statement made by his chief, the member for Halifax (Mr. R. L. Borden), leader of the Opposition, who, in the course of his recent journeyings through the West, highly eulogized the Doukhobors and Galicians.

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CON

Frederick Debartzch Monk

Conservative (1867-1942)

Mr. MONK.

(Translation.) What is my hon. friend's authority for such a statement?

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LIB

Louis-Philippe Brodeur (Minister of Marine and Fisheries)

Liberal

Mr. BRODEUE.

(Translation.) The statement was made in this House last year, the leader of the opposition was present, and it is not to my knowledge that he contradicted the statement. If the hon. member for Jacques Cartier denies that the leader of the opposition has eulogized these people, of course I am bound to accept his statement; but, what I have heard of the debate last year is evidence to me that the leader of hon. gentlemen opposite has used such language, since he has not contradicted the statement. That statement, as I am informed, by the member for Belle-chasse (Mr. Talbot) is recorded in Hansard for 1907-1908, pages 1396 and 1397, wherein will be found the proofs in support of my contention, and I presume that in the course of this debate these utterances will be quoted anew word for word.

Moreover, the question should not be considered from the point of view of the partisan, and I very much regret that the member for Jacques Cartier should have thought fit to take such a stand, he who as a rule discusses these questions solely as to their merits.

The member for Jacques Cartier has made an extraordinary statement which, I am bound to say, is wholly without foundation.

Nobody can deny that for many years, people were going from Canada to the United States. This emigration began about 1840. It became more general after the reciprocity treaty of 1854, and was at its highest point, about 1870 and the succeeding years, until 1896.

That emigration from the province of Quebec and the other provinces was very large, as the fact can be proved by the statistics of the American government. From a report that has just been handed to me, I gather that in 1850, the year of the census, the number of Canadians that had emigrated to the United States was 147,711; in 1860, 249,970; in 1870, 493,464; in 1880, 717,154; in 1890, 980,938, and in 1900, 1,179,807.

The hon. member for Jacques Cartier (Mr. Monk) has laid great stress on the emigration of French Canadians. I see that since a certain number of years, the emigration of the French Canadians, instead of being in the ascension, has rather decreased.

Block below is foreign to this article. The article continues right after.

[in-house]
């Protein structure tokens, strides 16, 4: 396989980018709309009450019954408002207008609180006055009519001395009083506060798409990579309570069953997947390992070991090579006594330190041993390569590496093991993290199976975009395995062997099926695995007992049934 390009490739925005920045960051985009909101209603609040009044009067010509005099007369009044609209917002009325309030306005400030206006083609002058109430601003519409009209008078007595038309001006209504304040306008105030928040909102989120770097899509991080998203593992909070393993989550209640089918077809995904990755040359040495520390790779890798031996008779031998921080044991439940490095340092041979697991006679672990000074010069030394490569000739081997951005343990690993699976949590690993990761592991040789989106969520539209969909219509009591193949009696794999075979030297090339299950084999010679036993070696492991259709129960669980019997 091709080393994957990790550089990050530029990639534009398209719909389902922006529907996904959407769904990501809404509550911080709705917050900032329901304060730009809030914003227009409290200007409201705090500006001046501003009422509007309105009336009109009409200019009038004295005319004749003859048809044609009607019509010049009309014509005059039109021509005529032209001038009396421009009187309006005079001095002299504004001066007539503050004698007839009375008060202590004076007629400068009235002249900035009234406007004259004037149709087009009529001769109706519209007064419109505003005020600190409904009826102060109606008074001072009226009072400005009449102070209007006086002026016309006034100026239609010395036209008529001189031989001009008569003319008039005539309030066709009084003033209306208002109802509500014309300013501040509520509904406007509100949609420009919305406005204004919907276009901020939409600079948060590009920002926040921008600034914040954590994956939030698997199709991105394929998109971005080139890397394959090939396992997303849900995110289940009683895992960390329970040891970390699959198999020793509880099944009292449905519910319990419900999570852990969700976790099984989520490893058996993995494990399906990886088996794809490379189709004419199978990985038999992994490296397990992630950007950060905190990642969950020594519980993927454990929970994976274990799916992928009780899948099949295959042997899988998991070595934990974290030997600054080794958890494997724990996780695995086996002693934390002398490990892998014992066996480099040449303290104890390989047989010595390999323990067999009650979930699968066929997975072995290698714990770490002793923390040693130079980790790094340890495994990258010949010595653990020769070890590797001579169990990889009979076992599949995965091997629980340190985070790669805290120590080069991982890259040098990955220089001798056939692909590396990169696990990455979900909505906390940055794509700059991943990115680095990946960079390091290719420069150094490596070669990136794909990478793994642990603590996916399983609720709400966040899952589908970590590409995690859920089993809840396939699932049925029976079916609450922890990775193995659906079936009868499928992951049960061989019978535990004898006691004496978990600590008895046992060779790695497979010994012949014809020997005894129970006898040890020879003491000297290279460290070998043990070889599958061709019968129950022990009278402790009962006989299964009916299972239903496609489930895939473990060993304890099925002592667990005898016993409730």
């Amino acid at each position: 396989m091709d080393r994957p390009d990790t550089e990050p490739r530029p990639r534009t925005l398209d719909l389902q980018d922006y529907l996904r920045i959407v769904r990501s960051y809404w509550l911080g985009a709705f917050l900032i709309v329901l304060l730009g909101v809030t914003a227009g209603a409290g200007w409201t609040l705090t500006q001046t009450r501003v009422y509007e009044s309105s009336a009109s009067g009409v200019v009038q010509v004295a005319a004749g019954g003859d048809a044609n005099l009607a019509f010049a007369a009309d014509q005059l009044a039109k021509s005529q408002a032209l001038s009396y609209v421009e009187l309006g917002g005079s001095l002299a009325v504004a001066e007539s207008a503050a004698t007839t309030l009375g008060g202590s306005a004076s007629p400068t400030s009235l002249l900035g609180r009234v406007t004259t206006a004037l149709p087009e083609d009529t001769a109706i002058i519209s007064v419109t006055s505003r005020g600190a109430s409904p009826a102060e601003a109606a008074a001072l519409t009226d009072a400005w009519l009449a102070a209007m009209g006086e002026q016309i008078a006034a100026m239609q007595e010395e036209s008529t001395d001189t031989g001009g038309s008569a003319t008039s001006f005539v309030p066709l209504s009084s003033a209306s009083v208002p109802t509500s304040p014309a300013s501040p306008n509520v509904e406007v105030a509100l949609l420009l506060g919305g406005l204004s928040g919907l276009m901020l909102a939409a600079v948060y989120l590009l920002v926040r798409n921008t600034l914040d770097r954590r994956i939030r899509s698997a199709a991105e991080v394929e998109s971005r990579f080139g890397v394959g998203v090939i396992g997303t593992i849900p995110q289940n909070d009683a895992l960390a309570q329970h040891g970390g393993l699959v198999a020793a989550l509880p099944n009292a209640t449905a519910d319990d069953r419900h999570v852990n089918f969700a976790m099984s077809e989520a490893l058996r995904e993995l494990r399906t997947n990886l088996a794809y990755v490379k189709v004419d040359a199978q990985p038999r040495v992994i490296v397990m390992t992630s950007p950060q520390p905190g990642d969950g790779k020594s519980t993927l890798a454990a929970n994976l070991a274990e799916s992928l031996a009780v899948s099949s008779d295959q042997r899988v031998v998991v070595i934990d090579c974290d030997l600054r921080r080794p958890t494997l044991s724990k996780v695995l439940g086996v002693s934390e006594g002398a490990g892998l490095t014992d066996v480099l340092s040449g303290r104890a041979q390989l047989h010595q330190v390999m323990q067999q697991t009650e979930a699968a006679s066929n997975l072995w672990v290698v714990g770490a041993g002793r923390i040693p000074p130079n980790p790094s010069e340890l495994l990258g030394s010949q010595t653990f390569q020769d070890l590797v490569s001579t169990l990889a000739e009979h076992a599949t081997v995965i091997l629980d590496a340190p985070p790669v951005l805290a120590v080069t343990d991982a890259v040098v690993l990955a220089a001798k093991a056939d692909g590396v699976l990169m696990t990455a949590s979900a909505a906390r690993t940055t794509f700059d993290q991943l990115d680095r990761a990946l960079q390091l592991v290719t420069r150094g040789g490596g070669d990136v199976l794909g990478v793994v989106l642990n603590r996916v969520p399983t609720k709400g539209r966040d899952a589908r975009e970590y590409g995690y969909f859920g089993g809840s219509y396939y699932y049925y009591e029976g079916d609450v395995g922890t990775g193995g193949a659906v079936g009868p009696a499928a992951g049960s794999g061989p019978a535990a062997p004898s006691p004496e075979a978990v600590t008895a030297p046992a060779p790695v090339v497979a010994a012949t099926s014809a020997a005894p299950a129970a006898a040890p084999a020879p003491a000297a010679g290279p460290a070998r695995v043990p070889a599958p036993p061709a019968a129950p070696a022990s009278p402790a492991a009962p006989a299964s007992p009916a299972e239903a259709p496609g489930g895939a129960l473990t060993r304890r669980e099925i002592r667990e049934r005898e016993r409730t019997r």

I can see by the American census of 1880 that there was at that time 980,938 Canadians in the United States; out of that number, 678,442 were of English origin and 302,496 of French origin. In 1890, there was an increase and, of a total of 1,179,207 Canadians, 784,741 were of English descent; so Mr. BRODEUR.

there was an increase of over 100,000, while the number of Canadians of French descent had passed from 302,000 to 395,000. We can see, then, that the emigration of French Canadians had proportionately decreased.

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CON

Frederick Debartzch Monk

Conservative (1867-1942)

Mr. MONK (Translation).

What is the minister quoting from?

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LIB

Louis-Philippe Brodeur (Minister of Marine and Fisheries)

Liberal

Hon. Mr. BRODEUR (Translation).

These statistics are to be found in a memorandum published by the Trade and Labor Bureau of Washington. They are official.

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CON

Frederick Debartzch Monk

Conservative (1867-1942)

Mr. MONK. (Translation).

Is not the American classification oi immigrants different from ours? Would not a Franch Canadian be classified as a Frenchman?

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LIB

Louis-Philippe Brodeur (Minister of Marine and Fisheries)

Liberal

Hon. Mr. BRODEUR. (Translation).

My hon. friend is mistaken; formerly the Canadians were entered without any mention of origin, but since 1890, a new classification has been adopted, and a distinction is made between French and English Canadians.

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CON

Frederick Debartzch Monk

Conservative (1867-1942)

Mr. MONK. (Translation).